Archive for June, 2008

could it be real?

June 25, 2008

Copyright The Sartorialist
The Sartorialist is a fashion photographer with 15 years experience in the industry. He has this wonderful project online, he snaps photos of people he encounters off the street.

Aside from the rich and layered fashion ideas one can glean, particularly from the images done in Milan, I found myself wondering… is this for real? Are these real people? They had all the qualities of characters from film and I love that! Definitely worth browsing the archives on this fantastic blog!


worlds and worlds and more worlds

June 25, 2008

Photo copyright Matthew Barney.
I always liked films, the kind of films in which you sit down and at the end it takes you maybe just a moment to emerge from the ‘reality’ of the film. The story, the characters become real. That’s something I appreciate about matthew barney’s work, the way he pushes the absurd into a reality. Even though the characters are obviously artificial the images have a reality to them, that is absent from a lot of staged photography.

I guess as a I re-think things and move toward my newest project, this is where I’m trying to be… creating a world blurring staged, documentary creating a reality that’s a complete world of it’s own. I don’t know.

what country is this?

June 24, 2008

TSA inspectors had a woman remove nipple piercings with pliars. They’ve now ruled that you must show these piercings for visual inspection. Obviously, there are other places a person can pierce that one might not want to submit for inspection…

Don’t have any piercings? That’s okay your genitals are still up for inspection… New airport scanners now can see through your clothes… but don’t worry they don’t keep copies so they say… we’ll wait for the internet site won’t we… I’m sure you’ve seen the ACLU retort, “Passengers “should not be required to display highly personal details of their bodies [such as] the size of their breasts or genitals as a pre-requisite to boarding a plane.”

And if that’s not enough, you also now get to pay 30 dollars round trip to check your FIRST bag. So let’s recap…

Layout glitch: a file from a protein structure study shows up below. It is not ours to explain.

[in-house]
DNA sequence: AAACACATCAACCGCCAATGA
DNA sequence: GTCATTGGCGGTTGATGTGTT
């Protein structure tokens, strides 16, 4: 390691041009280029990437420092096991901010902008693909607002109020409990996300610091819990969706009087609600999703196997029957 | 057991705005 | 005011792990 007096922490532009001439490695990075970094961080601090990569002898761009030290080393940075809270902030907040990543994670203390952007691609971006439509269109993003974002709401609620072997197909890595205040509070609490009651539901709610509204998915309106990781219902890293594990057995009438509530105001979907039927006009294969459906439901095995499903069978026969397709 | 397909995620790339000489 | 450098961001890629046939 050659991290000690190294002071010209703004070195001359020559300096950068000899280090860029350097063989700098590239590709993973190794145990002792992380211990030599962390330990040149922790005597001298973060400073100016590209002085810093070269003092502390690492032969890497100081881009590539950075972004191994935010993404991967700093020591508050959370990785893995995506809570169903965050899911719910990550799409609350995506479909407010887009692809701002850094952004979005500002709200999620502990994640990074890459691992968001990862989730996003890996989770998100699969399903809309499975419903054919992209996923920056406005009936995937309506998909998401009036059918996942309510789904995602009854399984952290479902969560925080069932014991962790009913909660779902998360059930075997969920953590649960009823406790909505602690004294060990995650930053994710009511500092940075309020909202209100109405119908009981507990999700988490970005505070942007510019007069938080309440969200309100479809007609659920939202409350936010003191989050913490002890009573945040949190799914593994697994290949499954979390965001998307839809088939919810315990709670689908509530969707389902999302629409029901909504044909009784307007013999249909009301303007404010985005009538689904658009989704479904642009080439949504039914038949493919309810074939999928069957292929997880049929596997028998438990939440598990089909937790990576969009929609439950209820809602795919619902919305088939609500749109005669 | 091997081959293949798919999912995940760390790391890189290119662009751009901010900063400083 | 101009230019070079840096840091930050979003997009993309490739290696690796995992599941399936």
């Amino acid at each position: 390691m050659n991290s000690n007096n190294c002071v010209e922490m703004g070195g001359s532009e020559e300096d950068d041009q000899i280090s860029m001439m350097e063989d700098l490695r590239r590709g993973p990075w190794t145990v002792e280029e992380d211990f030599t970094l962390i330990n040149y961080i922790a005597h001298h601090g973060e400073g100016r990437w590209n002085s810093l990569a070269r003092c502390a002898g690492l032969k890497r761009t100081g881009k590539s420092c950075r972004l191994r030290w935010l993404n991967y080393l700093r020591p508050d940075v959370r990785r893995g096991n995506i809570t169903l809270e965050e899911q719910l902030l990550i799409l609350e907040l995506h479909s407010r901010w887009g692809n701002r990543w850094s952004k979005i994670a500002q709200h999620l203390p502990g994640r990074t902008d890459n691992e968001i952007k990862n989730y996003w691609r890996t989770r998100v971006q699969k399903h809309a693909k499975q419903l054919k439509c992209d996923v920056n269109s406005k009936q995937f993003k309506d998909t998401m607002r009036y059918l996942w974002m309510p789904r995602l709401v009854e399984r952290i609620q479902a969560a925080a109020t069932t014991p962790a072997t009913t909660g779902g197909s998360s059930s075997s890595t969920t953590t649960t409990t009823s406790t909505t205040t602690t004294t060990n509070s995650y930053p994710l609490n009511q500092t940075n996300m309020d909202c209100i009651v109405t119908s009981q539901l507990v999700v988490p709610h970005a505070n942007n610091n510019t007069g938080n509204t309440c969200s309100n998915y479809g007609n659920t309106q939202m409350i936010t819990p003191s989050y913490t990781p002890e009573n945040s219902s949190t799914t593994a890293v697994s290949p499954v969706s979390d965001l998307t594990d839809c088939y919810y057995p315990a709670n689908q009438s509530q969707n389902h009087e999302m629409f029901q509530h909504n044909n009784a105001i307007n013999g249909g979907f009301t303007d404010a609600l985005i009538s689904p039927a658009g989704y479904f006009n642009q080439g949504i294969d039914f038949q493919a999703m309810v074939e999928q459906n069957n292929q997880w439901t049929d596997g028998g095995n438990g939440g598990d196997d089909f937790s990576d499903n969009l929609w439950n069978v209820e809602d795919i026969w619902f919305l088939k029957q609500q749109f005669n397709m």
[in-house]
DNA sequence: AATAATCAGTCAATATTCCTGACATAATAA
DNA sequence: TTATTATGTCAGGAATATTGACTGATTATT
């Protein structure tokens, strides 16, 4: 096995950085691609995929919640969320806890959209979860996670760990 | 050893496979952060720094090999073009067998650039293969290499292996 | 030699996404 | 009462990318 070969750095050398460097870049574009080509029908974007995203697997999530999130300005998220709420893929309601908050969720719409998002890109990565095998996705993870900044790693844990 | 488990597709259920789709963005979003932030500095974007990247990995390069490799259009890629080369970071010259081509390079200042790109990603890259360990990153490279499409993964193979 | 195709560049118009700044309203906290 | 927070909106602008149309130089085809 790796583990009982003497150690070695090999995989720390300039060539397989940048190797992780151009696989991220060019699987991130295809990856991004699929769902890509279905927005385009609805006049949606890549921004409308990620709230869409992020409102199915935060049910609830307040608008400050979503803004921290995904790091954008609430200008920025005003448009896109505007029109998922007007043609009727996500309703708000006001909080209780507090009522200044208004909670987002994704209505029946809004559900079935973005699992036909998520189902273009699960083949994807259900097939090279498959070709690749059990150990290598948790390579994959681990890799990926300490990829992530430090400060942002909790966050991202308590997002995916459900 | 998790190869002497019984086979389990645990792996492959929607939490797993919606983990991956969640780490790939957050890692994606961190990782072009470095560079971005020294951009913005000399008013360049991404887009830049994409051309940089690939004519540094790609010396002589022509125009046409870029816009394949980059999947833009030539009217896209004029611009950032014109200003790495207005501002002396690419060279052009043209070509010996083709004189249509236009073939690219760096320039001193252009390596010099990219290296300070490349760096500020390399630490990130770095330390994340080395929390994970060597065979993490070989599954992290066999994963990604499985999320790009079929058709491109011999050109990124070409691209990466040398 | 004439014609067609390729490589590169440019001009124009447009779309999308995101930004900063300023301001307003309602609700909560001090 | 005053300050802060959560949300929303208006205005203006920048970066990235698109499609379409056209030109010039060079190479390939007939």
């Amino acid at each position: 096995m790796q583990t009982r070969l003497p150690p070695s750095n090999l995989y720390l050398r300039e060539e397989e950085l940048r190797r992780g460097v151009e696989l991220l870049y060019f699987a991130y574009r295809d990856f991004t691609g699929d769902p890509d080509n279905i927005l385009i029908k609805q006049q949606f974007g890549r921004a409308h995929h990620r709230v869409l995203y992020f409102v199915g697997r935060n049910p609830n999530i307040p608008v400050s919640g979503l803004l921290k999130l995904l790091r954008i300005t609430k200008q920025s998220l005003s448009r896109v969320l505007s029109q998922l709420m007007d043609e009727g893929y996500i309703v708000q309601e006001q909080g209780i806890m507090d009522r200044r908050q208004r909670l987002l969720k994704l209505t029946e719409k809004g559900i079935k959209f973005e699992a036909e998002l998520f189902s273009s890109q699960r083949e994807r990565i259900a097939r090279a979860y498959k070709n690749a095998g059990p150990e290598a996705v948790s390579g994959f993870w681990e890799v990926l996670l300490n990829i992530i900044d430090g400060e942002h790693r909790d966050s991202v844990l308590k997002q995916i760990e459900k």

We throw you in a plane that hasn’t been safety inspected in decades, charging you 30 dollars to take bags (sorting through your undies with our disease ridden hands, no worries we wear “gloves”) but before you get on we need to see you naked in one fashion or another and if you have body piercings we want to watch you remove them (yummy)… I suppose my only question now is… do you get vasoline with this experience?

I’m just disgusted by all of this. But I’m also tired so this post probably makes no sense ha ha ha…

reality and other fictions

June 20, 2008

I guess I’ve always been interested in the line between reality and fiction. Bewteen documentary and staged photography. I’ve been kicking it around in my head for years. I guess I’m a product of the age we’re in… everyone’s kicking this around.

In Nosferatu, Werner Herzog hired gypsies to play the role of gypsies warning the young protagonist (played by Bruno Ganz) not to go to Count Orlok’s castle. There is something magical about that mixing of the real and imagined. Herzog calls this kind of mix ecstatic truth….

I’m bored by alot of documentary photography. It reminds me of dry academic texts created by removed, dispassionate researchers who some how believe that applying the right system of organization will provide sense to the world. I have no use for that, I read and saw enough of this in grad school.

Maybe it’s systems. Systems that I’m tired of… we’re all so organized, sensible, systematized. It’s exhausting and lacks magic, mystery.


This image, here. It’s by Tomas Munita. I like much of his work. I like this particular image because it looks like a fake to me. The tight composition, the lighting… it has a painterly quality to it, I wonder if he asked them to sit like this, moved people out of the way not to break his composition. I don’t really care what this image is depicting, I care more about what I can think of, what it let permits me to see.